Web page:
Pseudopecoelus mccauleyi n. sp. (Opecoelidae: Opecoelinae) is described from the intestine of the bigfin eelpout, Lycodes cortezianus (Gilbert, 1890) (Perciformes: Zoarcidae), collected at 200-800 m depths in the Northeastern Pacific Ocean off Oregon and Vancouver Island, British Columbia. The new species is distinguished by possessing a unique combination of the following diagnostic characters: vitelline fields that extend to the posterior margin of the ventral sucker; a slender, tubular and sinuous seminal vesicle that extends some distance into the hindbody; an unspecialized, protuberant ventral sucker; a genital pore at pharynx level; lobed to deeply multilobed testes; a lobed ovary; and an egg size of 68-80 µm × 30-46 µm. A single specimen of Podocotyle Dujardin, 1845 (Digenea: Plagioporinae) is also described from the intestine of an individual Coryphaenoides sp. (Gadiformes: Macrouridae) collected at 2,800 m depth off Oregon. A listing of parasites from the bigfin eelpout as well as observations of parasite diversity within relevant hosts are offered, new host and locality records are noted, and a brief discussion of Pseudopecoelus von Wicklen, 1946 in the deep sea is presented taking note of the low level of host specificity recorded (i.e. spp. of Pseudopecoelus are now known to parasitize deep-water fish from at least 20 piscine families). A new dichotomous key to the 39 recognized species of Pseudopecoelus is introduced.


Assuntos
Doenças dos Peixes/parasitologia , Perciformes/parasitologia , Trematódeos/anatomia & histologia , Trematódeos/classificação , Infecções por Trematódeos/veterinária , Animais , Doenças dos Peixes/epidemiologia , Oceano Pacífico/epidemiologia , Especificidade da Espécie , Infecções por Trematódeos/epidemiologia , Infecções por Trematódeos/parasitologia
19.
Pain Physician ; 19(2): E245-82, 2016 Feb.
Artigo em Inglês | MEDLINE | ID: mdl-26815254

RESUMO

BACKGROUND: Chronic refractory low back and lower extremity pain is frustrating to treat. Percutaneous adhesiolysis and spinal endoscopy are techniques which can treat chronic refractory low back and lower extremity pain.Percutaneous adhesiolysis is performed by placing the catheter into the tissue plane at the ventrolateral aspect of the foramen so that medications can be injected. Adhesiolysis is used both for pain caused by scarring which is not resistant to catheter placement and other sources of pain, including inflammation in the absence of scarring.Mechanical lysis of scars with a catheter may or may not be necessary for percutaneous adhesiolysis to be effective. Spinal endoscopy allows direct visualization of the epidural space and has the possibility to use laser energy to treat pathology. STUDY DESIGN: A systematic review of the effectiveness of percutaneous adhesiolysis and spinal endoscopic adhesiolysis to treat chronic refractory low back and lower extremity pain. OBJECTIVE: To evaluate and update the effectiveness of percutaneous adhesiolysis and spinal endoscopic adhesiolysis to treat chronic refractory low back and lower extremity pain. METHODS: The available literature on percutaneous adhesiolysis and spinal endoscopic adhesiolysis in treating persistent low back and leg pain was reviewed. The quality of each article used in this analysis was assessed. The level of evidence was classified on a 5-point scale from strong, based upon multiple randomized controlled trials to weak, based upon consensus, as developed by the U.S. Preventive Services Task Force (USPSTF) and modified by ASIPP. Data sources included relevant literature identified through searches of PubMed and EMBASE from 1966 to September 2015, and manual searches of the bibliographies of known primary and review articles. OUTCOME MEASURES: Pain relief of at least 50% and functional improvement of at least 40% were the primary outcome measures. Short-term efficacy was defined as improvement of 6 months or less; whereas, long-term efficacy was defined more than 6 months. RESULTS: For this systematic review, 45 studies were identified. Of these, for percutaneous adhesiolysis there were 7 randomized controlled trials and 3 observational studies which met the inclusion criteria. For spinal endoscopy, there was one randomized controlled trial and 3 observational studies. Based upon 7 randomized controlled trials showing efficacy, with no negative trials, there is Level I or strong evidence of the efficacy of percutaneous adhesiolysis in the treatment of chronic refractory low back and lower extremity pain. Based upon one high-quality randomized controlled trial, there is Level II to III evidence supporting the use of spinal endoscopy in treating chronic refractory low back and lower extremity pain. CONCLUSION: The evidence is Level I or strong that percutaneous adhesiolysis is efficacious in the treatment of chronic refractory low back and lower extremity pain. Percutaneous adhesiolysis may be considered as a first-line treatment for chronic refractory low back and lower extremity pain. The evidence is Level II to III that spinal endoscopy is effective in the treatment of chronic refractory low back and lower extremity pain. KEY WORDS: Spinal pain, chronic low back pain, post lumbar surgery syndrome, epidural scarring, adhesiolysis, endoscopy, radicular pain.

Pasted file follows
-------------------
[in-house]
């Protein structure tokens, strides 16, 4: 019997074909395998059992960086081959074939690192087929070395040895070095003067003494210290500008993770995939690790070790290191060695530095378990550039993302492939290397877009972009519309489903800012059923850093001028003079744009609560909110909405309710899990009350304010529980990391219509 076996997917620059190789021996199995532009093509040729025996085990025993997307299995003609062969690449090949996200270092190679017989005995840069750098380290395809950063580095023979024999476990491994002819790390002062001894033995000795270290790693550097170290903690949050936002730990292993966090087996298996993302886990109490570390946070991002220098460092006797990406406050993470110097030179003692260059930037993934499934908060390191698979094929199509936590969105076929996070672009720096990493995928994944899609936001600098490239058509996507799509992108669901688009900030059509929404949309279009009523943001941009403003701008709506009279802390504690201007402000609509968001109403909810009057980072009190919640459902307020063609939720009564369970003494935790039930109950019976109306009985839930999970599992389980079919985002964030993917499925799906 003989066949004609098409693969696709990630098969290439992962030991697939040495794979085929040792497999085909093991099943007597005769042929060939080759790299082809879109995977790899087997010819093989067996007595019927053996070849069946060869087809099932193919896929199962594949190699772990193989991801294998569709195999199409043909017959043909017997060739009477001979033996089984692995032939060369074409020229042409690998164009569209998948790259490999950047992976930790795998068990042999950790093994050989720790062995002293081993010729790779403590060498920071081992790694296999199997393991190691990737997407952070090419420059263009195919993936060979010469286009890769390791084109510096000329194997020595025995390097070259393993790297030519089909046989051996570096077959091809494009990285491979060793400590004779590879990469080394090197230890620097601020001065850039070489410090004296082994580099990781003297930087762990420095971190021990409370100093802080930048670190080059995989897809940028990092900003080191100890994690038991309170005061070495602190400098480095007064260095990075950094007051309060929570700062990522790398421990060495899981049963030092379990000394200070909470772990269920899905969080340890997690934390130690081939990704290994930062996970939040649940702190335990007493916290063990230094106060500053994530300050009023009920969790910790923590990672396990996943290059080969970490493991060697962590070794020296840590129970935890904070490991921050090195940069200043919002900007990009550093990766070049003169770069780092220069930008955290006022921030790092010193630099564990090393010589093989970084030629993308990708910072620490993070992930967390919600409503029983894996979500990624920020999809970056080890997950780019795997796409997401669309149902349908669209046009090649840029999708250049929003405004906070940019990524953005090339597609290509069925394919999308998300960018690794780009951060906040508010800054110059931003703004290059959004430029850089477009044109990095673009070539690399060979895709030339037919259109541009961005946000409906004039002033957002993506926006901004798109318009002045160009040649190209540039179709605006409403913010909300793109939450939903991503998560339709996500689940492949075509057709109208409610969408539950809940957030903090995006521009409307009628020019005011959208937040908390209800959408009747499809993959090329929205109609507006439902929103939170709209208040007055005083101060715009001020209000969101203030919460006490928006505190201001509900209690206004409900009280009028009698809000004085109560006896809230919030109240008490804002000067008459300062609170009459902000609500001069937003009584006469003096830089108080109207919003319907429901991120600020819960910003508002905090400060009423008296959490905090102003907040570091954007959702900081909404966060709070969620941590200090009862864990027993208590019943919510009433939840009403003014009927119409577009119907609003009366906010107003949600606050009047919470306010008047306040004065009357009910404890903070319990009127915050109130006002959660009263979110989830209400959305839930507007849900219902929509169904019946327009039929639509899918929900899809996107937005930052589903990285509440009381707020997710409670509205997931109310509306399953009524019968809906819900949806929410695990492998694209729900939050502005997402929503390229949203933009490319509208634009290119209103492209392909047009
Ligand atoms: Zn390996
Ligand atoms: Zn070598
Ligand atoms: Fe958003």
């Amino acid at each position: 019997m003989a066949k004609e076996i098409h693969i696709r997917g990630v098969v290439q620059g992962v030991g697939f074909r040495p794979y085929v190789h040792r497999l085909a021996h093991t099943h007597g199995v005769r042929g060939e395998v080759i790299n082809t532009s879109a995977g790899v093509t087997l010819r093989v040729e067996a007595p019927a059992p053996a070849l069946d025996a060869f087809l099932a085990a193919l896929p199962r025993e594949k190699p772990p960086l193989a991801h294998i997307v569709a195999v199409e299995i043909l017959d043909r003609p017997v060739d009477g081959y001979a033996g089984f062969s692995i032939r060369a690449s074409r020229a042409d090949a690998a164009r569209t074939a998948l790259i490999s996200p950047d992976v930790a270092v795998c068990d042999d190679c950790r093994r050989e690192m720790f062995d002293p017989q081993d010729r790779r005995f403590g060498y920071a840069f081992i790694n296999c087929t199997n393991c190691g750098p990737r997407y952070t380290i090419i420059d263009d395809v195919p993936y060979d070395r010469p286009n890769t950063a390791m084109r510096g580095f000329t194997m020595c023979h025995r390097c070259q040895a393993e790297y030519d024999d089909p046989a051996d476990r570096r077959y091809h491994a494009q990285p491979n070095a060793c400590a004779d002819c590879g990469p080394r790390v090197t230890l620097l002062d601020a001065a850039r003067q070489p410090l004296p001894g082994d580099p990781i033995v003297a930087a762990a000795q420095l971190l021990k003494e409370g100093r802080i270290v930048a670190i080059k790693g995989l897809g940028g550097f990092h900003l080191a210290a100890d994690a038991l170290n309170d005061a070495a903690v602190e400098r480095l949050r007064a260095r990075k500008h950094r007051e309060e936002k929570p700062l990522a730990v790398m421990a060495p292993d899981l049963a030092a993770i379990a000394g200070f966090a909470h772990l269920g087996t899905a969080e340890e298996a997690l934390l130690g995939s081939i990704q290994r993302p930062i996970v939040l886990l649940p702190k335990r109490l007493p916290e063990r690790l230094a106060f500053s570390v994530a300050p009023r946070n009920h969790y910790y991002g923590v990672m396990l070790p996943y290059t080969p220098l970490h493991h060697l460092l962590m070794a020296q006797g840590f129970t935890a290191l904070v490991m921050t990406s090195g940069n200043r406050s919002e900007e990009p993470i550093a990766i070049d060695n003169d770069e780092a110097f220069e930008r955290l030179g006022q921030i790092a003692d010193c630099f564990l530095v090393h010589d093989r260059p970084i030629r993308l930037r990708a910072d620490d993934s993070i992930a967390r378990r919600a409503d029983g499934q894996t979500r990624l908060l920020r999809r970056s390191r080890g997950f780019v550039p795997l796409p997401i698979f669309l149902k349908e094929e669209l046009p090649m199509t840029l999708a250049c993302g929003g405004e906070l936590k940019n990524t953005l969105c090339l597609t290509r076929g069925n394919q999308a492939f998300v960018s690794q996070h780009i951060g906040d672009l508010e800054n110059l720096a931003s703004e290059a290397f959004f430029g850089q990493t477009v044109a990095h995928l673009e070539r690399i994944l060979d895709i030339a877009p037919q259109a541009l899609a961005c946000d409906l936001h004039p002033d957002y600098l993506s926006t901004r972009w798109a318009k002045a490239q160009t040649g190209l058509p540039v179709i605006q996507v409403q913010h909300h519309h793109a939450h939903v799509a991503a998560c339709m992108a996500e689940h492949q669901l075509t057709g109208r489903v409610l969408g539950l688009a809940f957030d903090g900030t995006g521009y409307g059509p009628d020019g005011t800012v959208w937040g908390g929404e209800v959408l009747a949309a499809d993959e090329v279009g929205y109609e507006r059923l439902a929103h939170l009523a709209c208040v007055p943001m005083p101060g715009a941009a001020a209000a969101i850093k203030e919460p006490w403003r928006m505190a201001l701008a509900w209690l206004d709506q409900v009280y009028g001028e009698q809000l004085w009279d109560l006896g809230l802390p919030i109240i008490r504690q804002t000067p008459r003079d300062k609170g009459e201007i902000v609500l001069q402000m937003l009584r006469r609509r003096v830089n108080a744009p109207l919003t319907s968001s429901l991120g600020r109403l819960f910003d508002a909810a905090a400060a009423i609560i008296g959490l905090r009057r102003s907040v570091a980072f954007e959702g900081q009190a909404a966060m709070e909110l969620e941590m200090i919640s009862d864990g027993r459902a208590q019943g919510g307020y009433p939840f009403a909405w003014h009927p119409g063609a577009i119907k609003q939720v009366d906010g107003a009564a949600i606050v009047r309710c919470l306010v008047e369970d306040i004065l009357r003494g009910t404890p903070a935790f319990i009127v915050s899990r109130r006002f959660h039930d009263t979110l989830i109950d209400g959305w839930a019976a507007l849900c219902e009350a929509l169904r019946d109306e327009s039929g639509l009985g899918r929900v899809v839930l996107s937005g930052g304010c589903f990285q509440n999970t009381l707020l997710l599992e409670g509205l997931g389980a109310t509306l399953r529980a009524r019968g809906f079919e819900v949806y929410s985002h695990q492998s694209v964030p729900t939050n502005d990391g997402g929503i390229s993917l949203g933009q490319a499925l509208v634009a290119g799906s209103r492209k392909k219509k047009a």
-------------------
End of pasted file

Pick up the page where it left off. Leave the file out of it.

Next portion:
Assuntos
Analgésicos/administração & dosagem , Endoscopia/métodos , Dor Lombar/tratamento farmacológico , Manejo da Dor/métodos , Cateterismo/métodos , Doença Crônica , Espaço Epidural , Humanos , Extremidade Inferior , Região Lombossacral/cirurgia
20.
Alcohol Alcohol ; 51(4): 388-94, 2016 Jul.
Artigo em Inglês | MEDLINE | ID: mdl-26715358

RESUMO

AIMS: The aim of our study was to measure granulocyte and monocyte phagocytosis following treatment of cells with some metabolites of aliphatic alcohols alone and in combination with acetaldehyde. METHODS: The cells were separated from human peripheral blood prior to determination of phagocytosis of opsonized zymosan particles by granulocytes and monocytes treated individually with metabolites of aliphatic alcohols including formaldehyde, 1-propanal, acetone, 1-butanal, and 2-butanone and in combination with acetaldehyde. RESULTS: The findings revealed that metabolites of aliphatic alcohols inhibited phagocytosis by granulocytes and monocytes in a concentration-dependent manner and when combined with acetaldehyde, they caused a further decrease in phagocytic activity. CONCLUSION: Due to their additive effects, it is possible that, in combination with acetaldehyde, metabolites of aliphatic alcohols may inhibit phagocytosis at physiologically realistic concentrations in episodic heavy drinkers, thereby contributing to their increased susceptibility to infectious diseases.


Assuntos
Bebidas Alcoólicas/efeitos adversos , Fagocitose/efeitos dos fármacos , 1-Butanol/efeitos adversos , 1-Propanol/efeitos adversos , Acetaldeído/efeitos adversos , Acetona/efeitos adversos , Adulto , Bebidas Alcoólicas/análise , Butanonas/efeitos adversos , Células Cultivadas , Relação Dose-Resposta a Droga , Feminino , Formaldeído/efeitos adversos , Granulócitos/efeitos dos fármacos , Humanos , Masculino , Pessoa de Meia-Idade , Monócitos/efeitos dos fármacos , Adulto Jovem
SELEÇÃO DE REFERÊNCIAS
DETALHE DA PESQUISA
...